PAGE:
New research from MIT hints at future possible approaches to 3D printing.
The research investigated the possibility of developing self-organizing swarms of devices. Swarms have long been able to assume forms, but only by having them pre-programmed to develop specific shapes. The new research determined it was indeed possible for independent robotic swarms to self-organize into arbitrary shapes derived from a basic set of rules.
They explain the objective in their paper’s abstract:
“Morphogenesis allows millions of cells to self-organize into intricate structures with a wide variety of functional shapes during embryonic development. This process emerges from local interactions of cells under the control of gene circuits that are identical in every cell, robust to intrinsic noise, and adaptable to changing environments.
Constructing human technology with these properties presents an important opportunity in swarm robotic applications ranging from construction to exploration. Morphogenesis in nature may use two different approaches: hierarchical, top-down control or spontaneously self-organizing dynamics such as reaction-diffusion Turing patterns.
Here, we provide a demonstration of purely self-organizing behaviors to create emergent morphologies in large swarms of real robots. The robots achieve this collective organization without any self-localization and instead rely entirely on local interactions with neighbors. Results show swarms of 300 robots that self-construct organic and adaptable shapes that are robust to damage. This is a step toward the emergence of functional shape formation in robot swarms following principles of self-organized morphogenetic engineering.”
Before you get suspicious of this work by thinking this may be the first step towards robot armageddon, consider there may be alternative futures that are much brighter. One could be 3D printing.
In almost every 3D printing device on the planet today there is a single actuator that is extruding, depositing, fusing or binding a material. Yes, there is some limited parallelism, such as in the EOS powder bed laser systems that now can include up to four independently operating lasers. Machines with independent extruders can sometimes be seen with two toolheads. And binder jets do use inkjet mechanisms with zillions of fluid droppers.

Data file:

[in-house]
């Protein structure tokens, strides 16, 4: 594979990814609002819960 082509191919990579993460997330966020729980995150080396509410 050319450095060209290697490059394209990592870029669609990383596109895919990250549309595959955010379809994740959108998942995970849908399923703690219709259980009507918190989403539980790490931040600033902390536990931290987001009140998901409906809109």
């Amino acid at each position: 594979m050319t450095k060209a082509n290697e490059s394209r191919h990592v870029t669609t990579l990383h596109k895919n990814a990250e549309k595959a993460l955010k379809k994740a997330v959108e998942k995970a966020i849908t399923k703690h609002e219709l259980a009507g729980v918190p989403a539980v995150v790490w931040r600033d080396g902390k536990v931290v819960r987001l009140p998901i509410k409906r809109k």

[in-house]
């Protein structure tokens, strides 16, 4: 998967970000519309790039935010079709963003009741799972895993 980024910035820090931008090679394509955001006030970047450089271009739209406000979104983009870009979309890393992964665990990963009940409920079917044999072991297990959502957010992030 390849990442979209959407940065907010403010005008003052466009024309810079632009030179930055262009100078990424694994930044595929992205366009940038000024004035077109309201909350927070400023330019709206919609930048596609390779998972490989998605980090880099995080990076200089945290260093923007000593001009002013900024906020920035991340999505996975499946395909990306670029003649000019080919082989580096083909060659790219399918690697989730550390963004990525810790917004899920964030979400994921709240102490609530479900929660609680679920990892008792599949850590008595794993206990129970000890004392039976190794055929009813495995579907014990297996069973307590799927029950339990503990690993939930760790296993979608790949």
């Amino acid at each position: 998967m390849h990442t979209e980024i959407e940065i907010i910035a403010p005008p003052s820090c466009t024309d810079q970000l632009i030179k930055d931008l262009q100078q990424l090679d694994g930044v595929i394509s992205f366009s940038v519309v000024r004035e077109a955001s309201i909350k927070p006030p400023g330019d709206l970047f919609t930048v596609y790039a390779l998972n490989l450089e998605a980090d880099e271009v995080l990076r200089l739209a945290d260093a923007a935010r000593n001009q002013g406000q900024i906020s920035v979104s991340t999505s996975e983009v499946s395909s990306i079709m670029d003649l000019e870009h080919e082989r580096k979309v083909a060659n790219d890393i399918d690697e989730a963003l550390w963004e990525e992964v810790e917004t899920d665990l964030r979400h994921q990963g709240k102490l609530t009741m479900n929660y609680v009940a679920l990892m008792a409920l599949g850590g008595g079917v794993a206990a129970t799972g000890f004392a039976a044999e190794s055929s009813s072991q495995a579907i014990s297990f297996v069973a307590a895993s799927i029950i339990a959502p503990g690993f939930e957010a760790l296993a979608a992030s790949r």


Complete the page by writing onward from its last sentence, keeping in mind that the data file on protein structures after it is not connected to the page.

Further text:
But these examples of 3D printing parallelism are still quite limited, and as a result we often have very slow print speeds. Print speeds are so slow we don’t even contemplate producing larger structures with such equipment.
But what if things were different?
What if you could “release” dozens or even hundreds of independently operating “toolheads” that could in parallel participate in the joint construction of a 3D object?
I think you might see print speeds rise very dramatically. An object that might take seven hours to print with conventional 3D printing approaches might take only a minute if, say, 1000 toolheads could be simultaneously used.
Of course, there are countless issues to resolve. How could that many toolheads work without bumping into each other? Would there be space for them to work together? How would you supply them with input material? How could you control their movements to ensure the right object gets built?
Oh wait, that last one might be solved, or at least taken steps towards it with this research.
If a swarm of robots could self organize into a useful pattern, then what might happen if they were equipped with actual deposition toolheads? You might be able to create a massively parallel 3D printing process.
This approach would likely not be useful for smaller objects, but instead be more useful when 3D printing larger – or perhaps very large – objects. Perhaps this could be a way to, say, organize a fleet of mobile construction 3D printers to build a permanent structure?
While the authors of the paper don’t specifically mention 3D printing as a possible beneficiary, I think there might be something very powerful here.